Most people are born with asymmetrical facial features or asymmetry elsewhere on the body.
Just like an asymmetrical face, one breast producing less milk than the other during the nursing period is quite a common occurrence and doesn’t impose any health risks for the mother or the baby.
There are several ways to fix asymmetrical breasts or “wake up” the lazy boob, including extended pumping sessions or frequent nursing.
This condition of uneven milk production is called a slacker boob.
This is a frequent problem among breastfeeding moms that doesn’t have any negative effect on the child.
Even though it’s unnoticeable in most cases, there are some mamas who are bothered by the visible asymmetry and would like to find a way to resolve it.
A lopsided breast may occur for various reasons, from babies who prefer one breast more than the other to mamas who have one physically smaller breast which may produce less milk.
Why Is One Breast Producing Less Milk?
Almost every breastfeeding mom has noticed a lower milk supply from one breast at some point and a visible asymmetry between the left and the right side.
Some mamas (more than you could imagine) find they are producing more milk in one breast than the other.
Human bodies are asymmetrical in nature (size of feet, legs, arms, fingers, etc.).
It’s not an illness or a disorder and it doesn’t pose any risk to a person’s wellbeing.
A slacker boob is also a completely natural and normal physical occurrence that doesn’t have any serious impact on a woman’s health.
A lot of nursing mamas notice the usual symptoms of the slacker boob during the nursing period, such as the lack of milk, slower milk flow, or lower pumping output.
It’s no surprise that these experiences result in fears and anxiety especially among new moms who haven’t heard about this occurrence before.
No need to fear though, as I’ve already mentioned, a slacker boob doesn’t impose a big health risk even when it’s caused by mastitis (which should be treated from the appearance of the first symptoms).
Here are some of the most common reasons for one breast producing less milk than the other.
One of the things that scares most mamas is mastitis, the arch-nemesis of every nursing boob.
It’s a breast infection that causes swollen and painful glandular tissue.
Mastitis is a common, but very unpleasant, infection that occurs during the breastfeeding period.
It may cause flu-like symptoms, including a swollen breast and high temperature.
This infection might occur at any moment during the breastfeeding period, but the risk is at the highest level during the first six weeks postpartum.
The most common cause of mastitis is breast milk getting clogged in the milk ducts which prevents the milk flow.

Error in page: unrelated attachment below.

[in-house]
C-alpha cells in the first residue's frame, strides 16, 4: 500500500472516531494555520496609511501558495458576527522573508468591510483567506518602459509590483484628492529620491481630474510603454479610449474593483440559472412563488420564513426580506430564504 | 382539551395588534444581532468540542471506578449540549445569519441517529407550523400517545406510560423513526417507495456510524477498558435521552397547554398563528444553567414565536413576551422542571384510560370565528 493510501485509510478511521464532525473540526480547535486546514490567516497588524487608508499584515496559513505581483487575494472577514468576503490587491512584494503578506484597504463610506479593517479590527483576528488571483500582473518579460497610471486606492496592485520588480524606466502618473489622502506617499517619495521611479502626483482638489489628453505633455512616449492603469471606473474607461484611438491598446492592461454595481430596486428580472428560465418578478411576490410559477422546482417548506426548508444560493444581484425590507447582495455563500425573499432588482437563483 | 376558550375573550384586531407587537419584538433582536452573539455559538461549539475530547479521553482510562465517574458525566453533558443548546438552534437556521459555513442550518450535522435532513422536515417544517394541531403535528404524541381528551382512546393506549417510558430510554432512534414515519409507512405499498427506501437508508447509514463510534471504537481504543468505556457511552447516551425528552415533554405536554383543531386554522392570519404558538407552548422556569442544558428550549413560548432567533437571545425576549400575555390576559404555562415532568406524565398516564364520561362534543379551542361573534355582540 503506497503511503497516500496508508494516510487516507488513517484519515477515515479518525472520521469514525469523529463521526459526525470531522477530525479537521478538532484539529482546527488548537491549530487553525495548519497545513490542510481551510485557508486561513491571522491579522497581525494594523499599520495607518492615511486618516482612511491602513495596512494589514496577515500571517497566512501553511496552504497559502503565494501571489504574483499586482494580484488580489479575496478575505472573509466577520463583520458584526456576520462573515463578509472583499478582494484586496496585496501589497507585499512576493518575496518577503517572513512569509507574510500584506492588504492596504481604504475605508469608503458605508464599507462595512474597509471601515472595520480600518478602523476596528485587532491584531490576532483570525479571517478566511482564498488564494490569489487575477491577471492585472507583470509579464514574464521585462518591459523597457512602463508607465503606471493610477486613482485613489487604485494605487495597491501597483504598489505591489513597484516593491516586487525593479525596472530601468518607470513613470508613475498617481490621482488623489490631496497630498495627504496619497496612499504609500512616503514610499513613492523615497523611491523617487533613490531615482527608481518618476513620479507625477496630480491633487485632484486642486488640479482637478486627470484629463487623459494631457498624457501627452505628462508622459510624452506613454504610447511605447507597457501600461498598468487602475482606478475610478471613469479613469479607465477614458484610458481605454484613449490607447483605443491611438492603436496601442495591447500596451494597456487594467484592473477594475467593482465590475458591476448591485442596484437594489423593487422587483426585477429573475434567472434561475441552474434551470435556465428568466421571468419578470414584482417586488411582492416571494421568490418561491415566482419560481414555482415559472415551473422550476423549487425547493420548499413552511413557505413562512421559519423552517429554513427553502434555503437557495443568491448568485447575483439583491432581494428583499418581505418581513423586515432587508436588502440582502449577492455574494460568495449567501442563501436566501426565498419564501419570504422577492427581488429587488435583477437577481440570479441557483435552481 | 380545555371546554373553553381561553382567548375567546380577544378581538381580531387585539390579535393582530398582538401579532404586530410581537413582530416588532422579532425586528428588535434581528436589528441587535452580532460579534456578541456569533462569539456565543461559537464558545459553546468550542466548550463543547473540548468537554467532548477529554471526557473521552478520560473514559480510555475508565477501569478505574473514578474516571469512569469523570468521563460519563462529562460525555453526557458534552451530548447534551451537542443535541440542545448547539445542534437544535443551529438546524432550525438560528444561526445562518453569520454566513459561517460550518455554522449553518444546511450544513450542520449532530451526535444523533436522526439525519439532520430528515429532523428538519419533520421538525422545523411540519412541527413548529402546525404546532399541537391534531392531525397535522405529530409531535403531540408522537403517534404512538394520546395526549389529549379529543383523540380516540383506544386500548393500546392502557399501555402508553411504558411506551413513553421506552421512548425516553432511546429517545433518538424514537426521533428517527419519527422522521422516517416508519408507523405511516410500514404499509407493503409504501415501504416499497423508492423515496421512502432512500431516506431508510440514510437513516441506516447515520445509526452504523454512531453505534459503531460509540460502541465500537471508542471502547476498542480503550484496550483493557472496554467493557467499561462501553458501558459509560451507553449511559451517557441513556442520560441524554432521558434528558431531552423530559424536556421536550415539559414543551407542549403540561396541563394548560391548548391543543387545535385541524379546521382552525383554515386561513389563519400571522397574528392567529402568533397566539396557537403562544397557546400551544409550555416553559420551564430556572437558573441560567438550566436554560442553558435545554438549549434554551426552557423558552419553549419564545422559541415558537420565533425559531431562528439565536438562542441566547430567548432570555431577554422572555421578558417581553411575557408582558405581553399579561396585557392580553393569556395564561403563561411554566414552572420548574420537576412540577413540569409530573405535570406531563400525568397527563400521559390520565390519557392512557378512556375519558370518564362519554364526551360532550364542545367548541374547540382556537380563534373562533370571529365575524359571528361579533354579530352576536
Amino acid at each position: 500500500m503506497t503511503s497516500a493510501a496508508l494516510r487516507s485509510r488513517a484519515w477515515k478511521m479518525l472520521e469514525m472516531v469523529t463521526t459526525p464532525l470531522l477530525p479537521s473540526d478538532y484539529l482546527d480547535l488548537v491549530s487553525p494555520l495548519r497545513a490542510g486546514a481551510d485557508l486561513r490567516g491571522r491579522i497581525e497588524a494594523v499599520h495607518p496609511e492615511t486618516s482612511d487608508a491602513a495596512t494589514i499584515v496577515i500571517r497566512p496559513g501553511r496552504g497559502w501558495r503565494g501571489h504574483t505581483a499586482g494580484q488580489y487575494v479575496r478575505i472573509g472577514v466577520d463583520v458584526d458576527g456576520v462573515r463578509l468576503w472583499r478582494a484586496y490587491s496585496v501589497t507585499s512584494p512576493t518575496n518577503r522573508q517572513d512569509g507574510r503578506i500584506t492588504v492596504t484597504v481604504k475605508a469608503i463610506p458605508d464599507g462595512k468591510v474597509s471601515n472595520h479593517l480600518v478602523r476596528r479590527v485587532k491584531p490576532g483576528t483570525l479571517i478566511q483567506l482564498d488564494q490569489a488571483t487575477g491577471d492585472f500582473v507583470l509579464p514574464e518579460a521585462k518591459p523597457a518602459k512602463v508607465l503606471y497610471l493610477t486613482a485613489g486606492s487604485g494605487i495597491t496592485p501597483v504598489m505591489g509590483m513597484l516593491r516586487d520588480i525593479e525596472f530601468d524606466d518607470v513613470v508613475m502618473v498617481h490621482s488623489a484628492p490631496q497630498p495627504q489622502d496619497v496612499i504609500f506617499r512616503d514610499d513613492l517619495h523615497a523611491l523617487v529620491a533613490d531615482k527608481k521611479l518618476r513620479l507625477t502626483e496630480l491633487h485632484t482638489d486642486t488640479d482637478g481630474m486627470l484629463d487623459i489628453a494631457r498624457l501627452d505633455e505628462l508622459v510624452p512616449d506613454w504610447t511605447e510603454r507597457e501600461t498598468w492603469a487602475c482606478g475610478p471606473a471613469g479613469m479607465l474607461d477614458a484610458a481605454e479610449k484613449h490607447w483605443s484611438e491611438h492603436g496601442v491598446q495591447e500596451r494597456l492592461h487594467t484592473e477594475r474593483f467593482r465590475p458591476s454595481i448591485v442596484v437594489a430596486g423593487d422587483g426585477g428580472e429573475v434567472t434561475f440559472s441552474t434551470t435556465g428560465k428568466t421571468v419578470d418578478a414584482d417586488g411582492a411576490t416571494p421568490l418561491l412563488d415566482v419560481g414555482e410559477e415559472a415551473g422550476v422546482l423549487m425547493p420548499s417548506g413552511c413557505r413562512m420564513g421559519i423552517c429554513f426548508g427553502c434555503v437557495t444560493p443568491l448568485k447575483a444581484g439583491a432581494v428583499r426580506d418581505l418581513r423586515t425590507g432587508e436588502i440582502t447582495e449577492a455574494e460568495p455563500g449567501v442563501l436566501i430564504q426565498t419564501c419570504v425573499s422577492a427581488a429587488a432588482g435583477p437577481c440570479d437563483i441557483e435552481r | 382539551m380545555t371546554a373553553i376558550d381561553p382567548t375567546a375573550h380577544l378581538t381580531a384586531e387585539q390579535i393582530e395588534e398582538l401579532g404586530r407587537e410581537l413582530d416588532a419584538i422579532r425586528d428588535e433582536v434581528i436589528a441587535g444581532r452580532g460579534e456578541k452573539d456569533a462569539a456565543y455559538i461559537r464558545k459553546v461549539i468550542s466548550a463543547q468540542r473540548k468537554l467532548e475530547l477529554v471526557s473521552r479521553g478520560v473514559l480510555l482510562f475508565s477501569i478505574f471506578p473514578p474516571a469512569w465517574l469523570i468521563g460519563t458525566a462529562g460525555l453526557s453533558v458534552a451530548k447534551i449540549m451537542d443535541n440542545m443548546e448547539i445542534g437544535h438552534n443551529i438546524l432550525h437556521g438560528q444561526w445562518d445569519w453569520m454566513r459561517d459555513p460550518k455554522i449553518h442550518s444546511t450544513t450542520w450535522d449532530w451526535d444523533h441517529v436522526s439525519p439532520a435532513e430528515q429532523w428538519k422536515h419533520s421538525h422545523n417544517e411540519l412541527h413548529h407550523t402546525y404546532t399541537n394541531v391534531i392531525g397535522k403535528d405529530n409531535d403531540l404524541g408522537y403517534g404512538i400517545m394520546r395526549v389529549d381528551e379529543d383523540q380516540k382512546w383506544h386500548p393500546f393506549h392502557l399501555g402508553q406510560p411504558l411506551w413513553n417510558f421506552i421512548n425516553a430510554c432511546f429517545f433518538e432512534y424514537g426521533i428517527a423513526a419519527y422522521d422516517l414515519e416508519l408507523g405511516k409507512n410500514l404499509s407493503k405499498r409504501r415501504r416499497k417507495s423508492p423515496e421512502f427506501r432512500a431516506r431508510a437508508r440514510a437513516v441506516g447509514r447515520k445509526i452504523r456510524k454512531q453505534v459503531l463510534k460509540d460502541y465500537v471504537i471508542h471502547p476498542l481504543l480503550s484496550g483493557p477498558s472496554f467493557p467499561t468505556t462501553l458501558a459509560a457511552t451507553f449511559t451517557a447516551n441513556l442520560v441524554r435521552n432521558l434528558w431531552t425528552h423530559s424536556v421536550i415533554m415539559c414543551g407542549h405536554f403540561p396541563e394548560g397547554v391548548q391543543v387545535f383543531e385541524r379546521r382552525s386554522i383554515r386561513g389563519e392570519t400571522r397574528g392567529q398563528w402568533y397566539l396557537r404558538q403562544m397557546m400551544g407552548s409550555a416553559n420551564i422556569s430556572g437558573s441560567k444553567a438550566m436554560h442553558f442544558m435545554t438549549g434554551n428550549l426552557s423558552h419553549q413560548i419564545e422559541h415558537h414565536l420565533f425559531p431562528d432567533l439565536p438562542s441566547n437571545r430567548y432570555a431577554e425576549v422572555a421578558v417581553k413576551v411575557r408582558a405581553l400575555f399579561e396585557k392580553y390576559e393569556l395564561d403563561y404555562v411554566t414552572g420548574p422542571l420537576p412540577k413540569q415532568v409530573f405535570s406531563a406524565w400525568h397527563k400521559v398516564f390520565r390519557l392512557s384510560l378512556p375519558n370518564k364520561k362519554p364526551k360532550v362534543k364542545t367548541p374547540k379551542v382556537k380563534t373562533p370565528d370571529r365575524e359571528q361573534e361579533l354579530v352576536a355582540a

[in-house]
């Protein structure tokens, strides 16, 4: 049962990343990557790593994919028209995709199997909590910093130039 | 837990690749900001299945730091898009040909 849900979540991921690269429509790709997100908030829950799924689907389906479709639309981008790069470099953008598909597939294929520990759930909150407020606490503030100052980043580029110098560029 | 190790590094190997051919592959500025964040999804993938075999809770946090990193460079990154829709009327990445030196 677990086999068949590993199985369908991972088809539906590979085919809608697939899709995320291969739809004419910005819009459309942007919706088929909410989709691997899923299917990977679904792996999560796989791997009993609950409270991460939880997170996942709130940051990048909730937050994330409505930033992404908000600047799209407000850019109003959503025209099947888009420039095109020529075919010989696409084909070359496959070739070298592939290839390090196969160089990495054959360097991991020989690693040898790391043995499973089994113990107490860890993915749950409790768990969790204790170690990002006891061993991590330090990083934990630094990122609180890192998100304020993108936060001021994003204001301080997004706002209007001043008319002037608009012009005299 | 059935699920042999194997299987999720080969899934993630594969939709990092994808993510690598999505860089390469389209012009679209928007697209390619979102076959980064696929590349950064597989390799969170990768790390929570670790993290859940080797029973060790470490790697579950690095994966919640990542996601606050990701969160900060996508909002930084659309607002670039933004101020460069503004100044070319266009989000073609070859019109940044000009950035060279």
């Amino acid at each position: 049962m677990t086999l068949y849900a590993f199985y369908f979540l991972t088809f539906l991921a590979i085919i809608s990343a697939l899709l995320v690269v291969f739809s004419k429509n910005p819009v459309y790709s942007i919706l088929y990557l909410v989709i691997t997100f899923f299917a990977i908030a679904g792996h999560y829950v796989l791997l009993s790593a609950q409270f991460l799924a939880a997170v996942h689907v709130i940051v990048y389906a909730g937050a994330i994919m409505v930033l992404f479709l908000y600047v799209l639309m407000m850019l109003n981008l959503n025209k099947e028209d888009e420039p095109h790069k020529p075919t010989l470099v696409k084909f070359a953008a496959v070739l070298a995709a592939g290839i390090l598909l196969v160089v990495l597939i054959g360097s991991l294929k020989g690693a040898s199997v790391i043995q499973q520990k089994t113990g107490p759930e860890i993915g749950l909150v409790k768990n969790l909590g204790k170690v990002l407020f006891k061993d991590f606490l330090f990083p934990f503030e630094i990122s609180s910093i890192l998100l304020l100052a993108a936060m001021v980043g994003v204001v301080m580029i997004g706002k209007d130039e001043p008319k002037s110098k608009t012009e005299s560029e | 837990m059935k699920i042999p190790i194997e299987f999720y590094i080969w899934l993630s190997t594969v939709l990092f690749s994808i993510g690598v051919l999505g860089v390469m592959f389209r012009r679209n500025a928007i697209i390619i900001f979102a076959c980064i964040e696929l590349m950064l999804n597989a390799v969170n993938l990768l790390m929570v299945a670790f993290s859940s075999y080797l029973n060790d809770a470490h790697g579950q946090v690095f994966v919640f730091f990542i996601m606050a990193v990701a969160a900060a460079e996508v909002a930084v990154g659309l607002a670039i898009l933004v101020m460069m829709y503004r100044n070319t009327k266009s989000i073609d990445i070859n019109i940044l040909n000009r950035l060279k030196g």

Bad bacteria may end up trapped in one of the clogged milk ducts and lead to an infection.
RELATED: Sunflower Lecithin Breastfeeding Supplements For Plugged Ducts
But, germs might be coming in from the outside as well!
Unfortunately, these little pests find their way from the surface of your skin or baby’s mouth into your milk ducts.
All they need is a little crack on mom’s nipple to enter and cause havoc.
Mastitis is not a serious illness, but it’s not a joke either.
It should be treated from the first sign of symptoms to avoid great pain and low milk supply in that breast.
Reasons that might cause this infection are:
If a baby can’t latch properly, he can’t drain the milk ducts and, as you can guess, the ducts end up clogged.
Poor latching is usually caused because of the flat shape of the nipple or an uncomfortable nursing position.
Try to find the best position for both of you. If you see your little one struggling while trying to nurse, you’ll have to change the position until you find one that allows him to breastfeed without any problems.
This is not an issue exclusively related to pregnancy or breastfeeding.
Tight-fitting bras prevent nipples from breathing and it may cause skin infections, or in this case tissue infections.
Instead of pressing the nipples flat and causing clogs, getting a breathable and comfortable bra certainly sounds like a better idea!
Long time between nursing or pumping sessions
This is a very common issue among mamas who have a lower breast milk supply.
If a breastfeeding mama skips the usual time for feeding, she might end up with a clogged duct. Just because it seems like there’s no milk in the breast doesn’t mean there’s actually no milk.
Drain the breast with a lower milk supply during every nursing or pumping session.
Also, if your baby’s not hungry at the time your breasts are full, use your electric or manual breast pump and store the extra milk in storage containers for breast milk.